Welsh conductor Grant Llewellyn chose four English composers for a concert given by the Brevard Sinfonia at the Brevard Music Festival. Music Director of the North Carolina Symphony Orchestra since 2004, Llewellyn is an articulate orator and one of the most interesting of all conductors when he speaks from the podium, as he did on this occasion for all but the opening piece. The major work on the second half of the program was Edward Elgar’s “Enigma” Variations, Op. 36, while before intermission we heard pieces by three composers whose careers overlapped Elgar’s: Ralph Vaughan Williams, Frederick Delius and George Butterworth. 

I found it limiting that Llewellyn had chosen four composers who all lived at the same time. He missed an opportunity to demonstrate the wide range of talented English composers between the time of Elgar (born 1857) and the present. Perhaps we know Benjamin Britten and William Walton well enough, but wouldn’t we have benefitted from exposure to works by Peter Maxwell Davies, Thea Musgrave, Malcolm Arnold, Elizabeth Maconchy, Oliver Knussen or Mark-Anthony Turnage? Instead, we had a program that started vigorously with Ralph Vaughan Williams’ spirited Overture to The Wasps, and then dwelt languorously on Frederick Delius’ “In a Summer Garden” before proceeding to George Butterworth’s quiet Great War elegy “A Shropshire Lad.” Both the Delius and the Butterworth end with chords that die away to silence, but for different reasons. Delius provides silence because the garden is so peaceful; Butterworth because the young lad has died in warfare. It struck me as an unfortunate sequence.

That said, there was nothing unfortunate about the fine playing of the student orchestra or the solo performances by many principal players. Concertmaster Maria Romero and English horn player Evelyn Sedlack had solo appearances in the pastoral middle section of the Vaughan Williams work. Principal flute Paul Gardner and principal oboe Jocelyn Plant joined Sedlack as soloists in the Delius.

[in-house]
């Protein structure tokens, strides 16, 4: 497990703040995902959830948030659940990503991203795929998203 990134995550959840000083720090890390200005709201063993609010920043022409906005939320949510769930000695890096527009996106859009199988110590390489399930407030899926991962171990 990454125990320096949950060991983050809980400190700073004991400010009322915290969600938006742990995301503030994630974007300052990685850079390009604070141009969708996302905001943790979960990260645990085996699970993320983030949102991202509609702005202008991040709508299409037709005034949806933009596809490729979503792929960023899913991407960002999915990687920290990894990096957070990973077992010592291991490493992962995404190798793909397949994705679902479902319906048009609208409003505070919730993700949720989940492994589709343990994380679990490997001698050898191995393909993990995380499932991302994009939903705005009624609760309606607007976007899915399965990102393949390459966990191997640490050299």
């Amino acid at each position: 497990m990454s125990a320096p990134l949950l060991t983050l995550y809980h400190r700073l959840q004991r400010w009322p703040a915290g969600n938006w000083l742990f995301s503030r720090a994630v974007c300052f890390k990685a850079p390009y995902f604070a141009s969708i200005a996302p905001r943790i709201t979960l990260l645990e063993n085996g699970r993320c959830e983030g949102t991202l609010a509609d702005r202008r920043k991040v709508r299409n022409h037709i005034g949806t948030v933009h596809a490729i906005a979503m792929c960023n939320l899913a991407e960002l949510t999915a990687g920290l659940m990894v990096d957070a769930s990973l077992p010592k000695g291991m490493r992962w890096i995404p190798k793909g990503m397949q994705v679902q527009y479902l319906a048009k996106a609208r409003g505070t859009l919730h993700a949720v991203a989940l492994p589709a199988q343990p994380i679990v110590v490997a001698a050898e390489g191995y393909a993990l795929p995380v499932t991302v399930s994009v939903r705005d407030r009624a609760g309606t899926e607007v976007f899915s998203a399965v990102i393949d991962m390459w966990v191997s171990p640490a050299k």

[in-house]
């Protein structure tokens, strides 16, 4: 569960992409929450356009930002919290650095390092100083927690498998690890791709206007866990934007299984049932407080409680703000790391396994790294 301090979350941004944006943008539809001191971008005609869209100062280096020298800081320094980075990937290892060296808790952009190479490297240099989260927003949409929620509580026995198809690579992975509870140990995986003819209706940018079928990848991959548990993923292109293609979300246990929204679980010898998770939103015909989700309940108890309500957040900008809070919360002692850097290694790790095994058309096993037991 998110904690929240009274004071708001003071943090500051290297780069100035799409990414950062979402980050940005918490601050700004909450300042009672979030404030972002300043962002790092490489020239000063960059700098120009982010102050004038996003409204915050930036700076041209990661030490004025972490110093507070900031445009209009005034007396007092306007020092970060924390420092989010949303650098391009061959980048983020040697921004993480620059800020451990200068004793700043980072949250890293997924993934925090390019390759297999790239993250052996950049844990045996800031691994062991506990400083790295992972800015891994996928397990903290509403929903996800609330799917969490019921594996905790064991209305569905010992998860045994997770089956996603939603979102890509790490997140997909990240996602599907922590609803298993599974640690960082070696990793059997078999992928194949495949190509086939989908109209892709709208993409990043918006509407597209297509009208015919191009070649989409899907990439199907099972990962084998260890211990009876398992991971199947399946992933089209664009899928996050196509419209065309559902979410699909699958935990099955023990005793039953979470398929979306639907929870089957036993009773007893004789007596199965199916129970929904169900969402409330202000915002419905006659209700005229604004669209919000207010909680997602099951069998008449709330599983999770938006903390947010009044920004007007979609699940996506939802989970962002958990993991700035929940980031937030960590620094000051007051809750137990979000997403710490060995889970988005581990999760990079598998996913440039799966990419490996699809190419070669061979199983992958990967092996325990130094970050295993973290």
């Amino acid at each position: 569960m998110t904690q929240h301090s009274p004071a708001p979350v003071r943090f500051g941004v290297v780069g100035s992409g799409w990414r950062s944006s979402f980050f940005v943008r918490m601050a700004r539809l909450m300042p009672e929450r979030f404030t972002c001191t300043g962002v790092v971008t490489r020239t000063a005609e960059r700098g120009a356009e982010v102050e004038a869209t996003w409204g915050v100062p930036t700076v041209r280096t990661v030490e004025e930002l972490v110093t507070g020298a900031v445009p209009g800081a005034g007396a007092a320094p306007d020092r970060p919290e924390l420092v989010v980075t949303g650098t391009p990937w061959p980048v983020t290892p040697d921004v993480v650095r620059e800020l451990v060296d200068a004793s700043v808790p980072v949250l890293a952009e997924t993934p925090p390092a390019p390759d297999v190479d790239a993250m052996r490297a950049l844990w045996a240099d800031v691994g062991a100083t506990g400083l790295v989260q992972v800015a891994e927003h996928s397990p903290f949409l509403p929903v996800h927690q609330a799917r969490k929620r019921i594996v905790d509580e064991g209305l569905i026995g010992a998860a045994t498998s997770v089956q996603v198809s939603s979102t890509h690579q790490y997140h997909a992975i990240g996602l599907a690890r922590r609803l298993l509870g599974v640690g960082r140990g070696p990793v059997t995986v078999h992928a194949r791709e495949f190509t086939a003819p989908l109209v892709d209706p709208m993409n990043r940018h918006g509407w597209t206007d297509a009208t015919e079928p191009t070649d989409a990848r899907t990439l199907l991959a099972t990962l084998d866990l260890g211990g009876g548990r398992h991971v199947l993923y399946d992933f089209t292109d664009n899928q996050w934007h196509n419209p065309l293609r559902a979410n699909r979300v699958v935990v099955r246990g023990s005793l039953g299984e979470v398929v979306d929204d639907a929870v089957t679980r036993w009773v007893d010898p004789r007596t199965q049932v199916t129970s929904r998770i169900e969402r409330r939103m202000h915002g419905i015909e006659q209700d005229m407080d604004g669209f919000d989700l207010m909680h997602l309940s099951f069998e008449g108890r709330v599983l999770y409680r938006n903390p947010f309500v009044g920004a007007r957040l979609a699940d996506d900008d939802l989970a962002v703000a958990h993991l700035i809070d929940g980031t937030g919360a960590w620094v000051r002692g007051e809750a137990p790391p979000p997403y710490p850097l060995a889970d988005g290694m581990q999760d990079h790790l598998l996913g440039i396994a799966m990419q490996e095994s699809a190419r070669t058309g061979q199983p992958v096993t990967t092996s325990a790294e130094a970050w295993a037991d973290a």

But the high point of the concert was Elgar’s “Enigma” Variations. Both Llewellyn’s intelligent direction and the Brevard Sinfonia’s execution of his intent showed excellence. The fourteen variations “on an original theme” represent Elgar himself, his wife Alice and their friends. Some variations are brief, but several are lengthy and contain subtexts. The orchestra understood the frivolity of some and the serious nature of other variations. The brass section convinced me during Variation I that Alice was indeed the love of Elgar’s life, the woman who complemented the humanity of her husband. In Variation IV, the full orchestra presented the bombastic country squire who was Elgar’s neighbor. Variation IX is an extended and heartfelt Adagio that represents his dear friend August Jaeger and simultaneously is an apotheosis of Beethoven. This serious passage was followed by the light-hearted Variation X, in which the woodwind choir mimicked Dorabella’s giggle while principal viola Erin Rafferty provided a solo line. Principal cello Lavena Johanson played the solo in the Variation XII Andante. Variation XIII is the only variation where the subject has not been definitely identified. Elgar claimed that *** represented Lady Mary Lygon, then on a voyage to Australia, but others have suggested that it may represent his former fiancée Helen Weaver who had emigrated to New Zealand. (In either case, the quotation from Mendelssohn’s “Calm Sea and Prosperous Voyage” is appropriate.) The final Variation XIV (Elgar himself) conveys that Elgar felt his own character, his very identity, was constructed out of his interactions with all these dear friends.

The Elgar work is a tour de force of understated British romanticism. Llewellyn’s detailed and skilful conducting, and his effective rehearsal technique, educed a fine performance from the young people of the orchestra. They swarmed off the stage following the concert, crowding the affable conductor, eager to interact with a mentor that they appreciated and obviously loved. He had brought into their lives an important piece of music, and they had nailed it.